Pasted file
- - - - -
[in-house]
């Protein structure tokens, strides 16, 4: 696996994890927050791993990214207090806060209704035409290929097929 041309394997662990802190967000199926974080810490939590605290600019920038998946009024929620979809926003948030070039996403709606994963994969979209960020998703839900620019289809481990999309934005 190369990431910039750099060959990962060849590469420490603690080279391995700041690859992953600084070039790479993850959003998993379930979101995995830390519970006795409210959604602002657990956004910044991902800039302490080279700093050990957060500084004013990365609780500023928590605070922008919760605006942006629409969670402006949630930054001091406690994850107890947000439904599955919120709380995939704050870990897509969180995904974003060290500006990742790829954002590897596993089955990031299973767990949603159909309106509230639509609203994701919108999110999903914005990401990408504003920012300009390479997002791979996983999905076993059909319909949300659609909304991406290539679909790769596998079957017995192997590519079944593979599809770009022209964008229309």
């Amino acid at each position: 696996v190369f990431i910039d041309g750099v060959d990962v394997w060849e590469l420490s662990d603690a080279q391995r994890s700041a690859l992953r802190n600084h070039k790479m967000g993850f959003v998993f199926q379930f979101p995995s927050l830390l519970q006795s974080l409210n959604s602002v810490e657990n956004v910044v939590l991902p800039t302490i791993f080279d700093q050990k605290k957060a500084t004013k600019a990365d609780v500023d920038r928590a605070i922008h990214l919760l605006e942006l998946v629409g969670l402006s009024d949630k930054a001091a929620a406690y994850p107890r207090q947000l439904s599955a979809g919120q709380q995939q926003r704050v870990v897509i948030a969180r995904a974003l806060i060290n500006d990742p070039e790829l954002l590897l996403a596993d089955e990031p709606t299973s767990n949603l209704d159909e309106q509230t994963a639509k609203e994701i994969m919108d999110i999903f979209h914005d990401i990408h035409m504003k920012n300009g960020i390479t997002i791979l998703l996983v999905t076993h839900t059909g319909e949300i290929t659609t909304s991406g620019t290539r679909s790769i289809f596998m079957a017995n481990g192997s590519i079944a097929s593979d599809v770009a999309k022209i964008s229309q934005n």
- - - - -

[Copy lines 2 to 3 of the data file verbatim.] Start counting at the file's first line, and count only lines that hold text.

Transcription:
């Protein structure tokens, strides 16, 4: 696996994890927050791993990214207090806060209704035409290929097929 041309394997662990802190967000199926974080810490939590605290600019920038998946009024929620979809926003948030070039996403709606994963994969979209960020998703839900620019289809481990999309934005 190369990431910039750099060959990962060849590469420490603690080279391995700041690859992953600084070039790479993850959003998993379930979101995995830390519970006795409210959604602002657990956004910044991902800039302490080279700093050990957060500084004013990365609780500023928590605070922008919760605006942006629409969670402006949630930054001091406690994850107890947000439904599955919120709380995939704050870990897509969180995904974003060290500006990742790829954002590897596993089955990031299973767990949603159909309106509230639509609203994701919108999110999903914005990401990408504003920012300009390479997002791979996983999905076993059909319909949300659609909304991406290539679909790769596998079957017995192997590519079944593979599809770009022209964008229309």
């Amino acid at each position: 696996v190369f990431i910039d041309g750099v060959d990962v394997w060849e590469l420490s662990d603690a080279q391995r994890s700041a690859l992953r802190n600084h070039k790479m967000g993850f959003v998993f199926q379930f979101p995995s927050l830390l519970q006795s974080l409210n959604s602002v810490e657990n956004v910044v939590l991902p800039t302490i791993f080279d700093q050990k605290k957060a500084t004013k600019a990365d609780v500023d920038r928590a605070i922008h990214l919760l605006e942006l998946v629409g969670l402006s009024d949630k930054a001091a929620a406690y994850p107890r207090q947000l439904s599955a979809g919120q709380q995939q926003r704050v870990v897509i948030a969180r995904a974003l806060i060290n500006d990742p070039e790829l954002l590897l996403a596993d089955e990031p709606t299973s767990n949603l209704d159909e309106q509230t994963a639509k609203e994701i994969m919108d999110i999903f979209h914005d990401i990408h035409m504003k920012n300009g960020i390479t997002i791979l998703l996983v999905t076993h839900t059909g319909e949300i290929t659609t909304s991406g620019t290539r679909s790769i289809f596998m079957a017995n481990g192997s590519i079944a097929s593979d599809v770009a999309k022209i964008s229309q934005n």